This past summer, Pro Bono Net engaged a graduate student from the University of Michigan School of Information to run a usability study on one of our programs, LawHelp Interactive (LHI), in the New York Courts.  The graduate consultant, Yanting Zhang, summarized her findings in an earlier blog post.  LawHelp Interactive allows low-income people without access to a lawyer to prepare their own legal forms online for free. The system increases opportunities for self-represented litigants to achieve justice on their own and improves efficiency for legal aid, pro bono and courts-based access to justice programs.

The New York Courts were very supportive of this project. Yanting visited with Sun Kim, Senior Assistant Counsel at New York State Unified Court System,  the New York County Civil Court; Michael Hausler in the Surrogate’s Court Bronx County; and Mike Williams in the Family Court Bronx County, among others.  Many of these New York courts were early adopters of LawHelp Interactive, and are strong proponents of increasing access to justice and improving courthouse efficiency. For example, Bronx County Chief Clerk Mike Williams’ Self-Help Center is a recipient of the DIY Star Award for exceptional use and promotion of DIY forms.  (The New York Courts Access to Justice Program powers its DIY forms project using LawHelp Interactive.)  Beyond visiting the NY courts, Yanting and the Pro Bono Net staff did a review of other states using LHI in different ways, so the usability review is based on different installations of LHI powered forms across the U.S.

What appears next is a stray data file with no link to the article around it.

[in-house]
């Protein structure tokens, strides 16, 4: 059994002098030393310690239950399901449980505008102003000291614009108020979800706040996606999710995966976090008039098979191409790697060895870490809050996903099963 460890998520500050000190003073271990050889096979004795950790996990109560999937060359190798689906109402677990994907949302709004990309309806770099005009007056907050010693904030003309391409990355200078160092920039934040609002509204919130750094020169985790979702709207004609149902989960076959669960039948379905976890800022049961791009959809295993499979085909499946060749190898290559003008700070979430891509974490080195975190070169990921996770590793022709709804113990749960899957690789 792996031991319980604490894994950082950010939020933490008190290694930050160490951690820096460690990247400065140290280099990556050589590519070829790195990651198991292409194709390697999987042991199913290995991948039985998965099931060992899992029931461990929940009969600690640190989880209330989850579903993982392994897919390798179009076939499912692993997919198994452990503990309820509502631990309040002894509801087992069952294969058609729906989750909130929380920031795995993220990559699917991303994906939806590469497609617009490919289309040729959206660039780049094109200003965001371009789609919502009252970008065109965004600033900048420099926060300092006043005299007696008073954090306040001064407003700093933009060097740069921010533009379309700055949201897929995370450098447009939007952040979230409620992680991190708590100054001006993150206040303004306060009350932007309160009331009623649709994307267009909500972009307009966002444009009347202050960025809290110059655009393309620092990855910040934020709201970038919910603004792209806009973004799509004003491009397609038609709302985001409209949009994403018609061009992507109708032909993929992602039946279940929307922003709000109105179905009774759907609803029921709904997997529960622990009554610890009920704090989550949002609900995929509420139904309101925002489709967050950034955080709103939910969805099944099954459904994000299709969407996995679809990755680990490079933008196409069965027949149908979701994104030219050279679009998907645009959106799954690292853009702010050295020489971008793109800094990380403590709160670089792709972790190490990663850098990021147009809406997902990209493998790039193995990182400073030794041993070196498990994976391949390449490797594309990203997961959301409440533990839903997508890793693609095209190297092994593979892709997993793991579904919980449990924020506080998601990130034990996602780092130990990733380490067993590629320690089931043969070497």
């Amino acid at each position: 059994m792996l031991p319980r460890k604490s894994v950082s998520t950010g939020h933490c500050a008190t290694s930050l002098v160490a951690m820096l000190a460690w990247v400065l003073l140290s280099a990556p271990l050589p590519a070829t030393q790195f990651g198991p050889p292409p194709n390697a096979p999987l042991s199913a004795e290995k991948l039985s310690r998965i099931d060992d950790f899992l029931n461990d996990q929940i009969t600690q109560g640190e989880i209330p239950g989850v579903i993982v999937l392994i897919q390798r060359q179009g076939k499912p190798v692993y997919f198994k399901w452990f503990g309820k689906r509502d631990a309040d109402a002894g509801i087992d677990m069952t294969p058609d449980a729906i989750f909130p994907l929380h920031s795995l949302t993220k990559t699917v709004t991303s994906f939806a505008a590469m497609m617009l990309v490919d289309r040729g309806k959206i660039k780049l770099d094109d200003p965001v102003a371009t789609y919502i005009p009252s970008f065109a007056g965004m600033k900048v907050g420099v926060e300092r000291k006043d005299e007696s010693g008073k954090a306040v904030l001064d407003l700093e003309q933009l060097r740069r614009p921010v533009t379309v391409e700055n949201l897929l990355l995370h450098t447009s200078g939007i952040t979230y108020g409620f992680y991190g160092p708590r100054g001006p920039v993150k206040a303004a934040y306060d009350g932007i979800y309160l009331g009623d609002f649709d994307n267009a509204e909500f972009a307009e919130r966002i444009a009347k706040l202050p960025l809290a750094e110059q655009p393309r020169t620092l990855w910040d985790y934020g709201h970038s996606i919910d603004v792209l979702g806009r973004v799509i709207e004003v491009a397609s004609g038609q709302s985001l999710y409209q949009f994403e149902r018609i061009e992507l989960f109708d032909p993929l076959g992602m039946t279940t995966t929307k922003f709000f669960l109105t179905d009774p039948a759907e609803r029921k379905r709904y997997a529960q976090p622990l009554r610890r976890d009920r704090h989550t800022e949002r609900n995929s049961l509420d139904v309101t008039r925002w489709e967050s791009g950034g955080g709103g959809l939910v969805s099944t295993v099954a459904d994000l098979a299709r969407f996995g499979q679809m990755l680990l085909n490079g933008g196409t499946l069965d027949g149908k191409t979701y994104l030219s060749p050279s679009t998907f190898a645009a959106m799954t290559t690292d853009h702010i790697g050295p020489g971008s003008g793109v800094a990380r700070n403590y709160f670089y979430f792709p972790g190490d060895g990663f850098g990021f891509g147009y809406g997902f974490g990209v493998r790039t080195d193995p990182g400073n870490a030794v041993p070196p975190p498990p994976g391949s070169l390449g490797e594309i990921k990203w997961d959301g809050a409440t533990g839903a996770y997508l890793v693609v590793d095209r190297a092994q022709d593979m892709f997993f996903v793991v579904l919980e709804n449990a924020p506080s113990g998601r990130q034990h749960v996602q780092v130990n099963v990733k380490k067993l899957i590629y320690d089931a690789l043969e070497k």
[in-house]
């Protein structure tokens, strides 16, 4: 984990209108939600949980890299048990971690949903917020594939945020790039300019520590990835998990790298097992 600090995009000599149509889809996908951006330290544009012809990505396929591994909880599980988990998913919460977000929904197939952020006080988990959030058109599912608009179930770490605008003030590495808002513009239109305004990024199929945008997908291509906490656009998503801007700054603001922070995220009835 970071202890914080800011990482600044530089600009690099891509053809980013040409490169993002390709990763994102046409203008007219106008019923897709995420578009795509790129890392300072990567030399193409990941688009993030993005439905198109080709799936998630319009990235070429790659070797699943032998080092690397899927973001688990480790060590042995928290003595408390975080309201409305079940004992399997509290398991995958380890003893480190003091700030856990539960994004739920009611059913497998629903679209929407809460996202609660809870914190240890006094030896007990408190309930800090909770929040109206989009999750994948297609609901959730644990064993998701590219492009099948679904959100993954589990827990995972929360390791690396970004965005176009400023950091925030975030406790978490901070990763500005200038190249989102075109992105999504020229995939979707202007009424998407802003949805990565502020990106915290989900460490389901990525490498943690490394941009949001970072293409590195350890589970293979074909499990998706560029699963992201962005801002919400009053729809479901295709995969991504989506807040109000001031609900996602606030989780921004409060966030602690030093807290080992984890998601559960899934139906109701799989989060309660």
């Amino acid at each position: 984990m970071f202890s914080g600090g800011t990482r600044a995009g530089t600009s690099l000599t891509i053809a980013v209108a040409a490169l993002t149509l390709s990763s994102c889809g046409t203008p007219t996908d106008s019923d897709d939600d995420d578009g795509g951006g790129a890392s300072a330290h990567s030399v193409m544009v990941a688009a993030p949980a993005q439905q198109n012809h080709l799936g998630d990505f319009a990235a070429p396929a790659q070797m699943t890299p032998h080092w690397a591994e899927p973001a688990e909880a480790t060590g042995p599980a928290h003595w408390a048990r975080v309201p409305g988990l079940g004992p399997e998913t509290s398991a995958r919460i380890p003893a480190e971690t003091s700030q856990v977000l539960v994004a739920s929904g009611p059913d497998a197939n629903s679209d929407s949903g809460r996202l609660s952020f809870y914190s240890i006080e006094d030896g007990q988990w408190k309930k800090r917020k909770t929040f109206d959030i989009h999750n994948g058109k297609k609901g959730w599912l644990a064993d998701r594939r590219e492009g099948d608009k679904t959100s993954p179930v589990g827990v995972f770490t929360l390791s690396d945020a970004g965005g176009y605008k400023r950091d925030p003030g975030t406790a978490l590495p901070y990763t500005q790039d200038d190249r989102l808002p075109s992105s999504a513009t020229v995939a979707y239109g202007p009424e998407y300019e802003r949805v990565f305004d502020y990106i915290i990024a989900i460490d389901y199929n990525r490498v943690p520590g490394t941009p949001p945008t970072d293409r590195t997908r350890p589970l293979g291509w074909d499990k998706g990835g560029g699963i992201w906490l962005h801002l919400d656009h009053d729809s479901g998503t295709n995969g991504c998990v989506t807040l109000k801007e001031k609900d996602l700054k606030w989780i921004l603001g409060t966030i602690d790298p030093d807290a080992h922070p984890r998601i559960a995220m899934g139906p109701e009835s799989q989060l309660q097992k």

During the usability review, we gained insights about what does and does not work when a computer is set up in a public area so individuals can create their own legal documents with or without assistance.  These insights span across the different LHI components including A2J Author interviews, HotDocs, and the overall LawHelp Interactive infrastructure managed by Pro Bono Net.

One of the areas of focus in our review is the physical layout of computer stations for litigants in self-help environments. The environments can be run or managed by various groups, including libraries, law libraries, legal aid groups, victims’ centers in police departments, shelters, and courts. Some of the important takeaways from our research include the importance of setting up a comfortable area that minimizes distractions, maximizes privacy, and delivers enough guidance so that the user can start and finish their documents.

Here are some of the highlights:

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